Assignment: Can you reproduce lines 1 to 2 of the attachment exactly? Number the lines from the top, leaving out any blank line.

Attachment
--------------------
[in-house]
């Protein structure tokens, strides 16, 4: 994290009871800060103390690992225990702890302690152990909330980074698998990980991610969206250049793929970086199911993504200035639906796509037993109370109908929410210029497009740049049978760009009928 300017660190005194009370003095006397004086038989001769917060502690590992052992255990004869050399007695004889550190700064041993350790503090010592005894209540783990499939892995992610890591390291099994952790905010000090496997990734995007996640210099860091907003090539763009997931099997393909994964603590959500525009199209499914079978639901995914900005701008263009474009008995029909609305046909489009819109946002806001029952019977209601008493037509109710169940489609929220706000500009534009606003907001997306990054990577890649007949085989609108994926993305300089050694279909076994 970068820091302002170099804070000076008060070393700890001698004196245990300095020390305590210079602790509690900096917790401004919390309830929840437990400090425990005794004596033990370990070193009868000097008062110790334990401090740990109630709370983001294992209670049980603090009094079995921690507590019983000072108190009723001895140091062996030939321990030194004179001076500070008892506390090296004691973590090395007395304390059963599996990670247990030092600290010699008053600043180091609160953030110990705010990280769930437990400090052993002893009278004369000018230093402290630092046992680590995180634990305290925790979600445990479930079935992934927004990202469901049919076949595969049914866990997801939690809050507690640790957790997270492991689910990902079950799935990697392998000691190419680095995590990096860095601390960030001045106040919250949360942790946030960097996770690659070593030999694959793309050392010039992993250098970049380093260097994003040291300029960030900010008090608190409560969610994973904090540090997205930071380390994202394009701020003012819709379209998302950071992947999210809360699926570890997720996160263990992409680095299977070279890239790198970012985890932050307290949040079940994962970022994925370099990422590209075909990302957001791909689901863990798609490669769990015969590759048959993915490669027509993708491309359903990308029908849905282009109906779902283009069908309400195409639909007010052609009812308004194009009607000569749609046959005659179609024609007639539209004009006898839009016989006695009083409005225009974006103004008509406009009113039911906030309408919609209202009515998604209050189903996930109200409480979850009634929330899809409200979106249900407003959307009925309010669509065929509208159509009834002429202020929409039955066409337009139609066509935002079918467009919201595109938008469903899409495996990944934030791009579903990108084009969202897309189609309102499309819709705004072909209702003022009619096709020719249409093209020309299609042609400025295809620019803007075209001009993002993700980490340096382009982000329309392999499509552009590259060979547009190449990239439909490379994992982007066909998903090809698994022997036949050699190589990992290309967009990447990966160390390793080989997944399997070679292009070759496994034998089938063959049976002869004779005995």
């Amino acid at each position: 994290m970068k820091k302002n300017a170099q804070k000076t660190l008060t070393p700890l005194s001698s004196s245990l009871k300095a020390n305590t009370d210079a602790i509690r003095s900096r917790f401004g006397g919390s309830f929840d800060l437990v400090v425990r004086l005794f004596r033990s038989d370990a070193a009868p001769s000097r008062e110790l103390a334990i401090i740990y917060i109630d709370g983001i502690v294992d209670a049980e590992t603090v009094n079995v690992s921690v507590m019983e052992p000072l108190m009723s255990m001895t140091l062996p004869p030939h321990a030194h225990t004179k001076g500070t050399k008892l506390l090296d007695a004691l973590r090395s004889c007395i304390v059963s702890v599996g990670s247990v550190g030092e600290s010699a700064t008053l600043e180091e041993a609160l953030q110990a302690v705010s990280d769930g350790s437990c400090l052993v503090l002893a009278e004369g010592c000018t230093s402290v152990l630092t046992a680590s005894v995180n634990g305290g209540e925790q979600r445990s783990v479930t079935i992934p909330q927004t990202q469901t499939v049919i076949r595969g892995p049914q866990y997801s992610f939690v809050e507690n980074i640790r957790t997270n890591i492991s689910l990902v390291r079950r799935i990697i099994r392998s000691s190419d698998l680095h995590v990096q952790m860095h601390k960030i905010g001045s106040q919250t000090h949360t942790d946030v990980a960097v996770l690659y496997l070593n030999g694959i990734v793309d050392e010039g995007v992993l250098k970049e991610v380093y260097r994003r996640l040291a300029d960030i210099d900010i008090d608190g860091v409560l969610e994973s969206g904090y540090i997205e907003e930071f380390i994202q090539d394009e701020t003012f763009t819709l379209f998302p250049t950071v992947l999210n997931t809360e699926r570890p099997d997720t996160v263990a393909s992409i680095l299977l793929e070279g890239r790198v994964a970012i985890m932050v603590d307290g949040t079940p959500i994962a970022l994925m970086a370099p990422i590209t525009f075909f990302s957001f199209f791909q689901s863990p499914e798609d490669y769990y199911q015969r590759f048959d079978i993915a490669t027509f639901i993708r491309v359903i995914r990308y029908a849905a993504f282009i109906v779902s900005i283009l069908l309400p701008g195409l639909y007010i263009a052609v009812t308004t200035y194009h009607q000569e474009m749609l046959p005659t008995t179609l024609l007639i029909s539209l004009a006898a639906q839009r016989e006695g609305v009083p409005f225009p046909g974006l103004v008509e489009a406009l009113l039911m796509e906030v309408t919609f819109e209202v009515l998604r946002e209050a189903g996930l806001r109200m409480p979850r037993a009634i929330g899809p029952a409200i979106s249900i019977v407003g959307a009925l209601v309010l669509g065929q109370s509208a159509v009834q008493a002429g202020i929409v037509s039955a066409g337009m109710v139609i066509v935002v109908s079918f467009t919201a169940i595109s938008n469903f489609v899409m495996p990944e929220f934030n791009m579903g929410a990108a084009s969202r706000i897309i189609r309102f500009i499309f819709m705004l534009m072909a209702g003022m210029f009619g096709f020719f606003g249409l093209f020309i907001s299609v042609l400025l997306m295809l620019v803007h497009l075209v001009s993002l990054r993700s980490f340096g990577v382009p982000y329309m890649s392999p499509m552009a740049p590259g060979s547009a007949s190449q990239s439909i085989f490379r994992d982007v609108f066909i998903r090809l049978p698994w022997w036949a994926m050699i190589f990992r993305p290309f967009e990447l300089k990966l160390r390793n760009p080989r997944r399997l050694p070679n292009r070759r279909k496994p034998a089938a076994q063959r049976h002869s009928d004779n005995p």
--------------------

[in-house]
């Protein structure tokens, strides 16, 4: 994290009871800060103390690992225990702890302690152990909330980074698998990980991610969206250049793929970086199911993504200035639906796509037993109370109908929410210029497009740049049978760009009928 300017660190005194009370003095006397004086038989001769917060502690590992052992255990004869050399007695004889550190700064041993350790503090010592005894209540783990499939892995992610890591390291099994952790905010000090496997990734995007996640210099860091907003090539763009997931099997393909994964603590959500525009199209499914079978639901995914900005701008263009474009008995029909609305046909489009819109946002806001029952019977209601008493037509109710169940489609929220706000500009534009606003907001997306990054990577890649007949085989609108994926993305300089050694279909076994 970068820091302002170099804070000076008060070393700890001698004196245990300095020390305590210079602790509690900096917790401004919390309830929840437990400090425990005794004596033990370990070193009868000097008062110790334990401090740990109630709370983001294992209670049980603090009094079995921690507590019983000072108190009723001895140091062996030939321990030194004179001076500070008892506390090296004691973590090395007395304390059963599996990670247990030092600290010699008053600043180091609160953030110990705010990280769930437990400090052993002893009278004369000018230093402290630092046992680590995180634990305290925790979600445990479930079935992934927004990202469901049919076949595969049914866990997801939690809050507690640790957790997270492991689910990902079950799935990697392998000691190419680095995590990096860095601390960030001045106040919250949360942790946030960097996770690659070593030999694959793309050392010039992993250098970049380093260097994003040291300029960030900010008090608190409560969610994973904090540090997205930071380390994202394009701020003012819709379209998302950071992947999210809360699926570890997720996160263990992409680095299977070279890239790198970012985890932050307290949040079940994962970022994925370099990422590209075909990302957001791909689901863990798609490669769990015969590759048959993915490669027509993708491309359903990308029908849905282009109906779902283009069908309400195409639909007010052609009812308004194009009607000569749609046959005659179609024609007639539209004009006898839009016989006695009083409005225009974006103004008509406009009113039911906030309408919609209202009515998604209050189903996930109200409480979850009634929330899809409200979106249900407003959307009925309010669509065929509208159509009834002429202020929409039955066409337009139609066509935002079918467009919201595109938008469903899409495996990944934030791009579903990108084009969202897309189609309102499309819709705004072909209702003022009619096709020719249409093209020309299609042609400025295809620019803007075209001009993002993700980490340096382009982000329309392999499509552009590259060979547009190449990239439909490379994992982007066909998903090809698994022997036949050699190589990992290309967009990447990966160390390793080989997944399997070679292009070759496994034998089938063959049976002869004779005995």